Ofcom opens three new investigations into Kremlin backed RT over 'impartiality'

Regulator reviewing programmes covering Syrian war, Ukraine and fracking

Lizzie Dearden
Home Affairs Correspondent
Monday 21 May 2018 16:11
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11 Ofcom investigations are now underway into Russia Today programmes
11 Ofcom investigations are now underway into Russia Today programmes

The broadcasting watchdog has opened three new investigations into a Kremlin backed TV channel over “impartiality” on issues including the wars in Syria and Ukraine.

It brings the number of ongoing Ofcom probes into RT, formerly Russia Today, to 11.

“We have opened three further investigations into the due impartiality of news and current affairs programmes broadcast on RT,” a spokesperson said.

Among the programmes being investigated is an edition of the Crosstalk current affairs programme broadcast on 20 April. The regulator said it was assessing whether a segment on US foreign policy in Syria was “sufficiently balanced”.

The show’s presenter asked whether Washington was deliberately trying to partition the country or “stick it to Iran and Russia”, while calling massacres using chemical weapons “false-flag operations”.

Two editions of RT’s main news bulletins are also being reviewed. One, broadcast on 26 April, is being investigated for balance over allegations levelled against the Ukrainian government, including its position on Nazism.

Another, on 4 May, will be assessed over its presentation of Britain’s treatment of anti-fracking activists.

A spokesperson for RT said: “We note the new investigations by Ofcom, and will work with the regulator through its processes.”

Ofcom previously announced that it would consider whether the channel should broadcast in the UK if Russian involvement was proven in the attack on Sergei Skripal and his daughter Yulia in Salisbury.

The regulator said it had written to RT to explain that evidence of unlawful state interference would affect whether it was deemed “fit and proper” to hold a broadcasting licence.

In April, it announced a wave of new investigations into the channel, which is owned by Russian state media arm TV Novosti, over impartiality.

Then, the watchdog said that since the Salisbury nerve agent attack, it had "observed a significant increase in the number of programmes" on the channel that should be investigated.

Two shows hosted by former MP George Galloway are being investigated, alongside news and current affairs programmes covering topics including chemical weapons attacks in Syria and the murder of Alexander Litvinenko, a former Russian spy who died in 2006 after he was poisoned with Polonium.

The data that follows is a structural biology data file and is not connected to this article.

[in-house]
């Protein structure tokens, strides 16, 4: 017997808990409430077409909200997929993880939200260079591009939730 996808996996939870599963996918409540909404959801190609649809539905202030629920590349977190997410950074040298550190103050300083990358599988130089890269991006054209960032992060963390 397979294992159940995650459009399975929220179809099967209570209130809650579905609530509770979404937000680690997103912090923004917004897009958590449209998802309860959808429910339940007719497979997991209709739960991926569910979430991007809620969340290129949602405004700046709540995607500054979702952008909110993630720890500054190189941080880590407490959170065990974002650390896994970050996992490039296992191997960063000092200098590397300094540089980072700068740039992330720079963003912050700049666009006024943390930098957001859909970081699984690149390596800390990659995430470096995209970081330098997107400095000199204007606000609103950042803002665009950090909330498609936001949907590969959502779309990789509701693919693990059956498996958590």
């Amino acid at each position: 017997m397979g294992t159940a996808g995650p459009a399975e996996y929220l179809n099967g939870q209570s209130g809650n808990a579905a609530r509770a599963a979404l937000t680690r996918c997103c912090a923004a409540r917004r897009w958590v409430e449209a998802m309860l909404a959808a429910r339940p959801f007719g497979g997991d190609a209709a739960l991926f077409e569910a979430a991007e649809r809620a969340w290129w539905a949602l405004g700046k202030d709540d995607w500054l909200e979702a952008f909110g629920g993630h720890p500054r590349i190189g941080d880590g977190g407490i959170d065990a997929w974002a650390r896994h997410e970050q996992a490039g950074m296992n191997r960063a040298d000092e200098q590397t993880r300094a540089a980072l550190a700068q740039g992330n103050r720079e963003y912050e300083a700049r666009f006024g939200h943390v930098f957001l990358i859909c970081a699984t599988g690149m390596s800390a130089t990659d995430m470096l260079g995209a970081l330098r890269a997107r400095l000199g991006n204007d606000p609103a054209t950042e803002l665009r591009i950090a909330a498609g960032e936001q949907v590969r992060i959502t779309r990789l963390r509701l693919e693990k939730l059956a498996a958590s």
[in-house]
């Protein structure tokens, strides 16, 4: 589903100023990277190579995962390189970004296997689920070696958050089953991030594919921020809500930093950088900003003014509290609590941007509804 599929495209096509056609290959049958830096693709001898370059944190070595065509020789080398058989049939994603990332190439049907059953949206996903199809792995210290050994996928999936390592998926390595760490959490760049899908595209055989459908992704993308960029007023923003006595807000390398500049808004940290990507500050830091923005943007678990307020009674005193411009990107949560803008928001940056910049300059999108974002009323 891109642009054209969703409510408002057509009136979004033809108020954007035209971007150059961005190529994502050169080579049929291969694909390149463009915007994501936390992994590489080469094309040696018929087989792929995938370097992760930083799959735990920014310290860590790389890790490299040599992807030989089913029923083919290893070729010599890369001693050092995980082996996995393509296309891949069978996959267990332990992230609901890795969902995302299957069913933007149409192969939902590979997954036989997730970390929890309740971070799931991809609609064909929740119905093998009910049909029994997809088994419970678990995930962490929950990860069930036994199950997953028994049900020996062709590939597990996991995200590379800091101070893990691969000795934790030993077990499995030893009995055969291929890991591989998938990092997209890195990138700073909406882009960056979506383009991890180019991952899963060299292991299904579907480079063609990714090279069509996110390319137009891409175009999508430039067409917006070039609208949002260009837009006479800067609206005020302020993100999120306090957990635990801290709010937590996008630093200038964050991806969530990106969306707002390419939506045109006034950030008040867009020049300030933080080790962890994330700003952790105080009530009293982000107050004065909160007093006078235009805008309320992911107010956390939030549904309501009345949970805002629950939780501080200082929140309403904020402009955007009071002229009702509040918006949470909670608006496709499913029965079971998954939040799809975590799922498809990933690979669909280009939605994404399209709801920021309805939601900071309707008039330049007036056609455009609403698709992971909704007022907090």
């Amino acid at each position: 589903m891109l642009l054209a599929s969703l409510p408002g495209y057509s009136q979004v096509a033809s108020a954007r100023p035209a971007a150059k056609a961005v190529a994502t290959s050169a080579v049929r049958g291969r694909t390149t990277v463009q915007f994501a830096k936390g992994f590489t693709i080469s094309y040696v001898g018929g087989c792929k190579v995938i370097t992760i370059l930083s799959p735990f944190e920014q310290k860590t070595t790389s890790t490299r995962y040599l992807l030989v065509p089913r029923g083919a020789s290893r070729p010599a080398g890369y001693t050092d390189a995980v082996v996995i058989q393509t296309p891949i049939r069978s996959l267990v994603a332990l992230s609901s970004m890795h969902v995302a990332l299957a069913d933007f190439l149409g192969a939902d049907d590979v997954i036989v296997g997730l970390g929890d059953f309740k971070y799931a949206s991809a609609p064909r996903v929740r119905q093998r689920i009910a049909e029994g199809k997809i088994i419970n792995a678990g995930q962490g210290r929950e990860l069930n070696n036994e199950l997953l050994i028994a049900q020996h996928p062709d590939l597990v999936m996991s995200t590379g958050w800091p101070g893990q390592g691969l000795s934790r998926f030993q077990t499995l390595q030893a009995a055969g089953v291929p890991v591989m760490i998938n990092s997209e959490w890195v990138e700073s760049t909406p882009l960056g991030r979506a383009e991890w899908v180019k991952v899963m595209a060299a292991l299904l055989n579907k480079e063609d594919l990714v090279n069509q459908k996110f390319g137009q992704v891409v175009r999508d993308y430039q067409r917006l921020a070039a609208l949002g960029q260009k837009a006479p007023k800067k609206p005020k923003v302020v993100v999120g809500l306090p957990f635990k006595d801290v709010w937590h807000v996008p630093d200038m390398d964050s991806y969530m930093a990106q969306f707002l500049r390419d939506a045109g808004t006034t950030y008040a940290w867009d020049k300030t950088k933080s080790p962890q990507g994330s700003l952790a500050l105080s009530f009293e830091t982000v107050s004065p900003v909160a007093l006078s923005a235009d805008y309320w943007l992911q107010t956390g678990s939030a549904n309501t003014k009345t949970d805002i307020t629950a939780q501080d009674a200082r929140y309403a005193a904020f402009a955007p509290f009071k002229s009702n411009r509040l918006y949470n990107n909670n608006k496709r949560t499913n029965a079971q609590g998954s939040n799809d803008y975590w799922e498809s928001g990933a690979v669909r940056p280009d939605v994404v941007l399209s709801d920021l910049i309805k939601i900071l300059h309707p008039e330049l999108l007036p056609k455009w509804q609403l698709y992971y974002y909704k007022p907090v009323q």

“Until recently, TV Novosti’s overall compliance record has not been materially out of line with other broadcasters,” an Ofcom spokesperson said at the time.

“However, since the events in Salisbury, we have observed a significant increase in the number of programmes on the RT service that warrant investigation as potential breaches of the Ofcom Broadcasting Code.”

RT has an average audience of 3,400 viewers at any given point during the day and an average weekly reach of one per cent of UK adults, according to Ofcom figures.

Owner TV Novosti has been disciplined for 15 breaches of the broadcasting code since 2012, which Ofcom said was not an unusually high number, but most related to Russia’s foreign policy in programmes on the wars in Ukraine, Syria and Ukraine.

The UK has accused Russia of proposing “contradictory and changing fantasies” to deny involvement in the attack on Mr Skripal, amid heightened tensions over wars in Syria and Ukraine, alleged election interference and cyber attacks.

Peter Wilson, Britain’s permanent representative to the Organisation for the Prohibition of Chemical Weapons (OPCW), said a “brazen disinformation campaign” was underway last month.

“They have sought to confuse, distract and brazenly misrepresent facts, despite the thorough, independent OPCW report,” that confirmed novichok nerve agent was used, he said.

Ofcom’s code states that all news must be reported “with due accuracy and presented with due impartiality”, and that “undue prominence” must not be given to a particular side on matters of controversy.

It said it would announce the outcome of investigations as soon as possible and consider all relevant new evidence alongside RT’s future conduct.

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